4. Secretary of Education Lays out Vision for Recovery Through the Pandemic and Beyond

Last week, Secretary of Education Dr. Miguel Cardona laid out his vision for continued recovery through the pandemic and his priorities for broader investments in America’s education system. During the address, Secretary Cardona discussed key strategies the Department, schools, and colleges and universities must take to help students, educators, and school communities – from preschool through postsecondary education – continue to recover from the pandemic and address inequities that have long existed in our education system. The Secretary highlighted four key priority areas and actions that will guide the Department’s work in the coming months:

  • Support students through pandemic response and recovery.
  • Boldly address opportunity and achievement gaps.
  • Make higher education more inclusive and affordable.
  • Ensure pathways through higher education lead to successful careers.

“Many of the students who have been most underserved during the pandemic are the same ones who have had to deal with barriers to a high-quality education since well before COVID-19,” said Dr. Cardona. “We need our states and districts to take a hard look at their own ways of funding schools, and for those leaders to make the difficult decisions to fix broken systems that perpetuate inequities in our schools across the country.”

5. Congressional Leadership Requests Briefing on Threats Against HBCUs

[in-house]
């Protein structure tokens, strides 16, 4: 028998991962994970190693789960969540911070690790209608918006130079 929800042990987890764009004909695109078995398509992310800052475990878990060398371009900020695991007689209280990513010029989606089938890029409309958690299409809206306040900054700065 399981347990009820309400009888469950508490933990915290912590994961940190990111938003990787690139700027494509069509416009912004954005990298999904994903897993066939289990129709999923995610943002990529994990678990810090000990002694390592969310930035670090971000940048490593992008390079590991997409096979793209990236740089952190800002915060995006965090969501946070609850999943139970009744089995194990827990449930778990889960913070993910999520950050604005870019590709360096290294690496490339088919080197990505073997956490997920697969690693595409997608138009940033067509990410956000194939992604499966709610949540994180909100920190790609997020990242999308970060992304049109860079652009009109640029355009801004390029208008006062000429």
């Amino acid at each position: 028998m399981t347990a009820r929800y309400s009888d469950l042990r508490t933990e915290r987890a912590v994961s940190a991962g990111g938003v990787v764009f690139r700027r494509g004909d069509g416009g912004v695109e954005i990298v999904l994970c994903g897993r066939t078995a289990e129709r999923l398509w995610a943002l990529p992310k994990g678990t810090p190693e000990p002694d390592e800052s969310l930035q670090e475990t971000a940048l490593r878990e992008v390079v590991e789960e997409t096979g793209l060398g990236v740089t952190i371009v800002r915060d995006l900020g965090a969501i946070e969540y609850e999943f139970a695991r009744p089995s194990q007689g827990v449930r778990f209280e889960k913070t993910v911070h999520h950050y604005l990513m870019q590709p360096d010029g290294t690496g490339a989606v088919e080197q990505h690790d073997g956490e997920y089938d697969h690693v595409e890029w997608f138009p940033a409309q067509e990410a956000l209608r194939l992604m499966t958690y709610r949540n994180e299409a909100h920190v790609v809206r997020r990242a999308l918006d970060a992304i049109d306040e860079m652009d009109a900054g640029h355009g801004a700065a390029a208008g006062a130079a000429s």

On the first day of Black History Month over a dozen historically Black colleges and universities (HBCUs) received bomb threats -prompting shelter in place orders and cancellation of classes. Some of the institutions have been targeted more than once since the start of the year, with Howard University receiving three threats in less than a month. Congressional leadership including the leaders of the Senate HELP Committee, Chairwoman Patty Murray (D-Wash.) and Ranking Member Richard Burr (R-N.C.), and House Education and Labor Committee leaders Chairman Bobby Scott (D-Va.) and Ranking Member Virginia Foxx (R-N.C), are demanding a Justice Department briefing for congressional offices to discuss ongoing efforts to investigate the threats.

“Such acts of intimidation, which threaten both the safety and education of students enrolled at HBCUs, are of grave concern and we must work to protect these remarkable institutions and their students,” they wrote.

HBCU advocacy groups are urging Congress to support funding to bolster public safety for these institutions.

6. New Resources for Educators

  • Department of Educationissued a brief on addressing the teacher shortage using American Rescue Plan Act funding and other federal resources.
  • Institute of Education Sciencesreleased a report that examines the background and preparation of Black teachers in public and private schools in the US. The report notes that most Black teachers received their preparation by way of alternative routes to certification.
  • The Economic Policy Institute is out with a new report that emphasizes the need to increase pay in public K-12 schools as one lever for addressing staffing shortages.
  • The National Education Associationunveiled its most recent survey of members with alarming rates of educators suggesting they are burnt out and planning to leave the profession.

Wishing you all a joyful weekend.

See you on twitter,